Last month, a Wall Street Journal op-ed posited that the new tax bill could create a mass exodus of roughly 800,000 residents from the state of California who will flee the state for low-tax red states.
“In the years to come, millions of people, thousands of businesses, and tens of billions of dollars of net income will flee high-tax blue states for low-tax red states. This migration has been happening for years. But the Trump tax bill’s cap on the deduction for state and local taxes, or SALT, will accelerate the pace. The losers will be most of the Northeast, along with California. The winners are likely to be states like Arizona, Nevada, Tennessee, Texas and Utah.” –WSJ
Taxes aside, a new report by Next 10 and Beacon Economics suggests the California exodus may get a lot worse, as new housing construction since the Great Recession has been tepid at best, and as a result, California faces a housing backlog of 3.4 million units by 2025 if the trend continues – and 2.8 million units at the current rate of construction.
From 2007 to 2017, only 24.7 housing permits were filed for every 100 new residents in California – much lower than the U.S. average of 43.1 permits.
By 2025, California would have a housing backlog of 3.4 million units if the trend continues. At the current pace of construction, California would add just a minimal amount of new housing – about 600,000 new housing units (net of housing unit losses due to demolition and other causes) – leaving the state with a housing gap of 2.8 million units by 2025. –Next10
“California’s current housing supply is not able to support its growing population,” the report concludes, and as such “the low levels of construction will likely result in further increases in home prices, such that fewer and fewer California residents will be able to afford homes.”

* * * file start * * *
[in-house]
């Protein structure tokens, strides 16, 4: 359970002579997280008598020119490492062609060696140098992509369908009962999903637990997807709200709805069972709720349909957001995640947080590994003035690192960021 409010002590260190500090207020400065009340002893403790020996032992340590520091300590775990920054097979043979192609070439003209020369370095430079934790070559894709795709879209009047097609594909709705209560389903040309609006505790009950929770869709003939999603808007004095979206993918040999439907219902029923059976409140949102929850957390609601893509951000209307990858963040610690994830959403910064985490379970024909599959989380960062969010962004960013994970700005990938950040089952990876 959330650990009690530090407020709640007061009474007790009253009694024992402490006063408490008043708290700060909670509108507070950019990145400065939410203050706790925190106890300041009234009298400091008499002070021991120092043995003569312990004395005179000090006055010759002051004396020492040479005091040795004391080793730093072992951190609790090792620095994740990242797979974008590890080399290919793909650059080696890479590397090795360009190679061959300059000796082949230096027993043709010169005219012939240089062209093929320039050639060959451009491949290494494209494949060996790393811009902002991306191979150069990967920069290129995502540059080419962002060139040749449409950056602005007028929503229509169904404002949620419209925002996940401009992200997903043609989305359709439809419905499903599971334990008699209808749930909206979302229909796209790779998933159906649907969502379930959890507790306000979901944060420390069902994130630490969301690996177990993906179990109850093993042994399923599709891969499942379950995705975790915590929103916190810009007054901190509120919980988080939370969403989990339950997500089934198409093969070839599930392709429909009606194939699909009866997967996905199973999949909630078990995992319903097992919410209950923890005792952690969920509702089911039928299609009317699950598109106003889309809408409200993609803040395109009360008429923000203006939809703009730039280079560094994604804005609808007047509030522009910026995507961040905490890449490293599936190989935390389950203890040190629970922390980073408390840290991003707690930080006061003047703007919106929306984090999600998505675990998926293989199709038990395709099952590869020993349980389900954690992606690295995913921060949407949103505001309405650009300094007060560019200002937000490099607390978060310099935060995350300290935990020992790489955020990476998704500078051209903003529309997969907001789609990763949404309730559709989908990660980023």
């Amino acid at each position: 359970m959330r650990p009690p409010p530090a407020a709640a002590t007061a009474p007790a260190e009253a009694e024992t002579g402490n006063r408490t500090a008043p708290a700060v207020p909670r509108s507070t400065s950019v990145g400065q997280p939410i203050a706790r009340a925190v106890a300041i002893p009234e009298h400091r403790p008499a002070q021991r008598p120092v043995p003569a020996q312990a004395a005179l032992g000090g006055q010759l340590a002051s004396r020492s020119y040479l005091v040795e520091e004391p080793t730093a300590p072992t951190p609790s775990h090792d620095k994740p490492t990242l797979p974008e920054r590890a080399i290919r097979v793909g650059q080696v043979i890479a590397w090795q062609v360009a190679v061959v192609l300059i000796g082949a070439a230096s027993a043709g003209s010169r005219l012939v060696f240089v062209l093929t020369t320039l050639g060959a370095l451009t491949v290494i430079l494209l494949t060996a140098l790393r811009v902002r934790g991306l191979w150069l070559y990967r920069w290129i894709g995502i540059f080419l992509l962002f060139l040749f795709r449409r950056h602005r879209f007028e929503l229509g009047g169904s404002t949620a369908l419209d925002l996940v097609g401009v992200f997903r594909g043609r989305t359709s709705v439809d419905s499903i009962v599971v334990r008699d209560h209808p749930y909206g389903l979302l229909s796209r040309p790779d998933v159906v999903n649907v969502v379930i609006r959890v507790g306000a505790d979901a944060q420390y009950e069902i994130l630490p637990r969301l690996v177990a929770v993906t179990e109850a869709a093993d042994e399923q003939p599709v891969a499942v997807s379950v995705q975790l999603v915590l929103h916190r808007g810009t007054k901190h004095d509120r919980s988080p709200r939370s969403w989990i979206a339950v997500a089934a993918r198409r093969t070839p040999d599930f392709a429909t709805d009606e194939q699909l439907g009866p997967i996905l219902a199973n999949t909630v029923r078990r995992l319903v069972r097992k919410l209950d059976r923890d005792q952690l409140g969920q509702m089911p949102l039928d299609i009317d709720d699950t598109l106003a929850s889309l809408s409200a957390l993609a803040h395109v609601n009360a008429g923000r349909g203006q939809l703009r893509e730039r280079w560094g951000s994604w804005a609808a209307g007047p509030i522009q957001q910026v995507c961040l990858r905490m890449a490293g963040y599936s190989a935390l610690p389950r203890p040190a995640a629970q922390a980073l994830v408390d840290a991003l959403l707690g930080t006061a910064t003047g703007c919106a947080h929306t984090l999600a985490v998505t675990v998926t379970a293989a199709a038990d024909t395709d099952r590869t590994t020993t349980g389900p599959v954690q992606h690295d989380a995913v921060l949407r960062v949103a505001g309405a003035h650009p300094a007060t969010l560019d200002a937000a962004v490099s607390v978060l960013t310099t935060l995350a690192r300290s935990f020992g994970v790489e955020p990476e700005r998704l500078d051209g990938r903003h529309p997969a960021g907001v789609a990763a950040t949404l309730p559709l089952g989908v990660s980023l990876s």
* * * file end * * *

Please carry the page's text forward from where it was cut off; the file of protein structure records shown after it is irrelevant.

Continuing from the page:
According to the report, California lost over a million residents in the decade between 2006 and 2016, due primarily to the high cost of housing disproportionately hurting lower income households. Over 20% of those who moved over that decade did so in 2006 – at the height of the housing bubble.
And since American consumers are genetically predisposed to never learning from their mistakes, median home prices in California are once again gapping well above the national average in a very similar pattern, making housing once again prohibitively expensive:
Meanwhile, migration out of California is mostly tied to income, as most of those leaving the state earn less than $30,000 per year.
Those migration patterns are shaped by socioeconomics. Most people leaving the state earn less than $30,000 per year, even as those who can afford higher housing costs are still arriving. As the report noted, California was also a net importer of highly skilled professionals from the information, professional and technical services, and arts and entertainment industries. On the other hand, California saw the largest exodus of workers in accommodation, construction, manufacturing and retail trade industries. –MarketWatch
Crunched California homeowners spent an average of 21.9% of their income on housing expenses in 2016, while home ownership rates are terrible at just 53.6% of homes owner-occupied; the 49th worst in the nation on both counts. California renters meanwhile come in 48th in the nation when it comes to percentage of income spent on housing at 32.8%.
And how are Californians coping with the skyrocketing costs of housing? One strategy is doubling up – as nearly 14% of renters have more than one person per bedroom, making it the state with the highest percentage of overcroweded renter households.
In a separate analysis noted by MarketWatch‘s Andrea Riquier, “Realtor.com found that the number of people searching real estate listings in the 16 top California markets compared to people living there and searching elsewhere was more than double that of other areas — and growing.”
Searches for homes in pricey California towns – primarily Santa Clara, San Mateo and Los Angeles – experienced virtually no increase over the past year, while views of listings in other parts of the country were up 15%.
So where do most broke Californians move? Texas, Arizona, Nevada, Oregon and Washington .
Read the report below: